It is easy to mock Trump for declaring himself a “wartime president”.
But he is an idiot savant of politics.
The day Trump announced that he was running for president marked the beginning of a golden age of comedy. Since then, he has made a fortune for countless US comedians and talk-show hosts. His hair alone is an icon of ridiculousness. But he often seems to have the last laugh.
Trump launched his presidential campaign by riding down a golden escalator, surrounded by out-of-work TV extras paid to cheer him. That alone should have demolished his candidacy, no matter what he said. But it worked for him.
After the Republicans lost to Barack Obama for a second time in 2012, they concluded that they had to expand their franchise, make their tent significantly bigger, in particular, by cultivating Latino voters. That was one of the reasons that Jeb Bush, with his Mexican-American wife, was originally considered “the Chosen One” at the Republican presidential primaries in 2016.
In his first campaign speech, which followed that ludicrous ride down the escalator, Trump embarked on a vicious, racist attack on Mexicans. The conventional wisdom called it an act of self destruction. But it also worked for him.
Being caught in a lie has long been a tar pit for politicians. Once they step in, they cannot step out, and die there, like dinosaurs. Trump somehow sussed that his constituency – Republican primary voters – wanted a liar. Not only was there no penalty for lying, the time had come when lying was rewarded. Donald Trump lied. Obviously. Blatantly. Unabashedly. Far more often than even his nearest competitor in lying, Ted Cruz.
As a result, he won the Republican primary. And he went on to win the presidency.
Then he inaugurated his presidency with lies about the size of the crowd. Easily disproved by photographs, news reports and official counts. He did not flinch, back down or apologise. It worked for him.
So no one should rush to mock Trump’s self-declaration as a wartime president. It may also work for him.
Who could forget George W Bush’s glee when declaring himself a “war president”. No matter that he was a dreadful war president, never getting the guy we were at war with and starting two wars that he could not win, it worked for him.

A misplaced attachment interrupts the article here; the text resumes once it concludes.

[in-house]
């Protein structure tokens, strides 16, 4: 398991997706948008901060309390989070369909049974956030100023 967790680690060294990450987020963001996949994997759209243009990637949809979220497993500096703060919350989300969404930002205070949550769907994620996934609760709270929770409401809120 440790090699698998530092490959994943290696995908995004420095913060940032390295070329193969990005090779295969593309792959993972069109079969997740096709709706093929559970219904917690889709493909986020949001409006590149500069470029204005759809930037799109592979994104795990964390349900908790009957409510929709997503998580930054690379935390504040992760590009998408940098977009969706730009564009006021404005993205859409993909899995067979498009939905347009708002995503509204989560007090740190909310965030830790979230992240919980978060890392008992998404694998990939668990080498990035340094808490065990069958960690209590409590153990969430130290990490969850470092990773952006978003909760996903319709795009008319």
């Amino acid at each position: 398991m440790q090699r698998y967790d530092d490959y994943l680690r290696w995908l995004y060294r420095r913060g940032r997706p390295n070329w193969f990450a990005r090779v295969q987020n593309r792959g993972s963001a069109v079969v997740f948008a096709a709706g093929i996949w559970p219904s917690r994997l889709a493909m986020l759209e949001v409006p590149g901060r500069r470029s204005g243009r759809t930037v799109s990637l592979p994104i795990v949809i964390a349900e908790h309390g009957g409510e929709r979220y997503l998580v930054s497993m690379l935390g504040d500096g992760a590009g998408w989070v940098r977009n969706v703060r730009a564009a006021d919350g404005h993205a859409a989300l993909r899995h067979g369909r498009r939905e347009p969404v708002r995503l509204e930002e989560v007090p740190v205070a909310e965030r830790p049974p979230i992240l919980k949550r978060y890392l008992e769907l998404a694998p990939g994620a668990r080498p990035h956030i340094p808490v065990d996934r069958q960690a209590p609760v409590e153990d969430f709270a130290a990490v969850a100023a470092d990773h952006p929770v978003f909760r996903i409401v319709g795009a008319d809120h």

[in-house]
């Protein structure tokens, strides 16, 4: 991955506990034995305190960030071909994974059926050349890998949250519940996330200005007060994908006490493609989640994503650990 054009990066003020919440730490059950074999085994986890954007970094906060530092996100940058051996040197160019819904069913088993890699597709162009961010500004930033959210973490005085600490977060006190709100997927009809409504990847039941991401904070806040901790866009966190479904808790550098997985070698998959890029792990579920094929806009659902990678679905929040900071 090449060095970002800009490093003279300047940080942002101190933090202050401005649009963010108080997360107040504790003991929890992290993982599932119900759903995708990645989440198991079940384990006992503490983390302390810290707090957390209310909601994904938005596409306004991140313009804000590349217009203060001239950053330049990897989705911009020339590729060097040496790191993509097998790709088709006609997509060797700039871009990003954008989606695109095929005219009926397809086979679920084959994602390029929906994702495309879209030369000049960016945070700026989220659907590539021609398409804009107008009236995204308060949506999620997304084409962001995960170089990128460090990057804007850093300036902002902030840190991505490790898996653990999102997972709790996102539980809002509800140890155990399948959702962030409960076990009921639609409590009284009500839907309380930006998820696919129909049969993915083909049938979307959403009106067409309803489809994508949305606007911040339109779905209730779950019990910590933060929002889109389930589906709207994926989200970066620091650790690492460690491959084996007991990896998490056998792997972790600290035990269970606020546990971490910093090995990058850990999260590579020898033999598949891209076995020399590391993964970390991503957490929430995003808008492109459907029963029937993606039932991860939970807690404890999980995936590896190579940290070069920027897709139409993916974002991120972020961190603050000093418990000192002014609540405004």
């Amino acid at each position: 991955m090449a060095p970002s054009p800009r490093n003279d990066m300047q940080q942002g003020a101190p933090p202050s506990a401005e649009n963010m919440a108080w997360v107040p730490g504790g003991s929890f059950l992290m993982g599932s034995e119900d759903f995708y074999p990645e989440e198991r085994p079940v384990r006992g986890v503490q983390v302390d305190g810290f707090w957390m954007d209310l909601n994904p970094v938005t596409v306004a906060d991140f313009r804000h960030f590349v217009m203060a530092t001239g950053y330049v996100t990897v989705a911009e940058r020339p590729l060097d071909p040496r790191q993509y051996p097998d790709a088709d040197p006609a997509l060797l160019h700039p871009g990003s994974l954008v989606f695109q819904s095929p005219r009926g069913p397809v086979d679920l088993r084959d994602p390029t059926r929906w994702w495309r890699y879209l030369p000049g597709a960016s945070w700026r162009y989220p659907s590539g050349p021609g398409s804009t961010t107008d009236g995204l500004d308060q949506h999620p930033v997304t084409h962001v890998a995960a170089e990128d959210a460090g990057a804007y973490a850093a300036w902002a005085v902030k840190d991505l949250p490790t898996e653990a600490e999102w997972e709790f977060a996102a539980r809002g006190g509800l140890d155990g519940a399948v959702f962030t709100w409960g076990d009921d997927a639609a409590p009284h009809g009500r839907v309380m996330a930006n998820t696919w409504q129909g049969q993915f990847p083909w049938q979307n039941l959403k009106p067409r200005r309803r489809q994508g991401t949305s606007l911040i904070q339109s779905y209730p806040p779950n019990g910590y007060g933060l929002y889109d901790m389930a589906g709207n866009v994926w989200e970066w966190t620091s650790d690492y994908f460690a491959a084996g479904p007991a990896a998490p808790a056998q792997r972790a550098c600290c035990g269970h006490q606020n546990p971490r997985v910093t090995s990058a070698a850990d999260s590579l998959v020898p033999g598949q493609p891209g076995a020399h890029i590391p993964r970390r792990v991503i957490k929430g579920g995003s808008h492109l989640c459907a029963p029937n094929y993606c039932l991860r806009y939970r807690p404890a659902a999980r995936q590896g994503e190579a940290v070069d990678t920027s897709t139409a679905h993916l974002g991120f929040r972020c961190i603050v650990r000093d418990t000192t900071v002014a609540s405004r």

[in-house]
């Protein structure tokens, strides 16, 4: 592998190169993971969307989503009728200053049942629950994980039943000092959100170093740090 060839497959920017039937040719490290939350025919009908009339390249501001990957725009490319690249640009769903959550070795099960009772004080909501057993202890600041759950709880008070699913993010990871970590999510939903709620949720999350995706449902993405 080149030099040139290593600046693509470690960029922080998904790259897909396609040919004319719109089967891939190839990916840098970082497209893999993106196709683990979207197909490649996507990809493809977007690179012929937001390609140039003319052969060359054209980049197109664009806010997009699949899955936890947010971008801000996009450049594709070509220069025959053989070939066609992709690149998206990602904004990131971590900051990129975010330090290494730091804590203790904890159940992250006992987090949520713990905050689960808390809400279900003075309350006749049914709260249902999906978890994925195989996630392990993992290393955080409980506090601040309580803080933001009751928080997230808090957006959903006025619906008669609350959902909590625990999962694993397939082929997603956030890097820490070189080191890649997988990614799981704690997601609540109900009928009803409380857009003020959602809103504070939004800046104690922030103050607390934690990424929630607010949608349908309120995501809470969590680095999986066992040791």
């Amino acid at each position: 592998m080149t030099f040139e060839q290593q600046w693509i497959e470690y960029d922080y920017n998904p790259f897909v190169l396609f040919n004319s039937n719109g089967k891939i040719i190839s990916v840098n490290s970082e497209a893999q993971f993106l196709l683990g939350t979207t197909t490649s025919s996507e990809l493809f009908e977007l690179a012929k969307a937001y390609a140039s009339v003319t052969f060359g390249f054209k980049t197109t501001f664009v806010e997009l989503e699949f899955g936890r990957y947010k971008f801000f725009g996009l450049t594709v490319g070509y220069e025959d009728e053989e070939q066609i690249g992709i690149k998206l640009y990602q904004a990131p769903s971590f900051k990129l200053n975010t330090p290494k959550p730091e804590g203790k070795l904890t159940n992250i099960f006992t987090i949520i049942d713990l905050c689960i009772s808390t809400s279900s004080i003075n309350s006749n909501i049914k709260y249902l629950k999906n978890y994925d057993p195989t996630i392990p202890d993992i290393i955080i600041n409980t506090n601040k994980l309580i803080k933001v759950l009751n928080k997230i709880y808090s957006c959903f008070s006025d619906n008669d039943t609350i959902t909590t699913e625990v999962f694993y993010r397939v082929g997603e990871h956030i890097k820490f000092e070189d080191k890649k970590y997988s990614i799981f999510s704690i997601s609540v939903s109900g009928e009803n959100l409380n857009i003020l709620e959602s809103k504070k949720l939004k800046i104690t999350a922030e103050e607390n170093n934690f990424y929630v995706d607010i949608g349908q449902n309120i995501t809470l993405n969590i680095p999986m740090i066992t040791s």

Trump’s one truly positive quality in the real world has been his aversion to actual war. Yet he is clearly aware of the political benefits of being a “war president”. He tried to make the death of ISIL leader Abu Bakr al-Baghdadi as big a media event as the killing of Osama bin Laden, he loved surrounding himself with generals (until he found they would stand up to him), he has constantly claimed that he has “rebuilt our military”. Remember, he modelled his look on Winston Churchill and practised it in the mirror, that is where his serious face with downturned lips comes from.
Trump is actually very bad at running things. He runs companies into bankruptcy, he does not pay creditors, contractors and even his lawyers. That has continued in the way he has run the government. His opponents are astonished that it has not hurt him. They should not be. His party has been declaring since Ronald Reagan that “the nine most terrifying words in the English language are: I’m from the government and I’m here to help”. Therefore, diminishing and degrading the government are good things. You would not want its help.
But reality has struck. The coronavirus crisis, stock market crash and oncoming major recession should be the final reveal of how bad he is at actually running things and the end of his presidency.
These events also mark a major pivot in the American consciousness. Yo, hey, we need help! Who can give it? Only the government! Where are you?
The idiot savant, who helped create the crises – the economic as well as the medical one – needs to pivot. From “government is bad” to “government – my government – will save you!” The one acceptable realm of big government action – especially for Republicans – is war! At last, it offers the moment, to be a war president – politically wonderful – without the weight of an actual shooting war. Mock it, but do not underestimate it.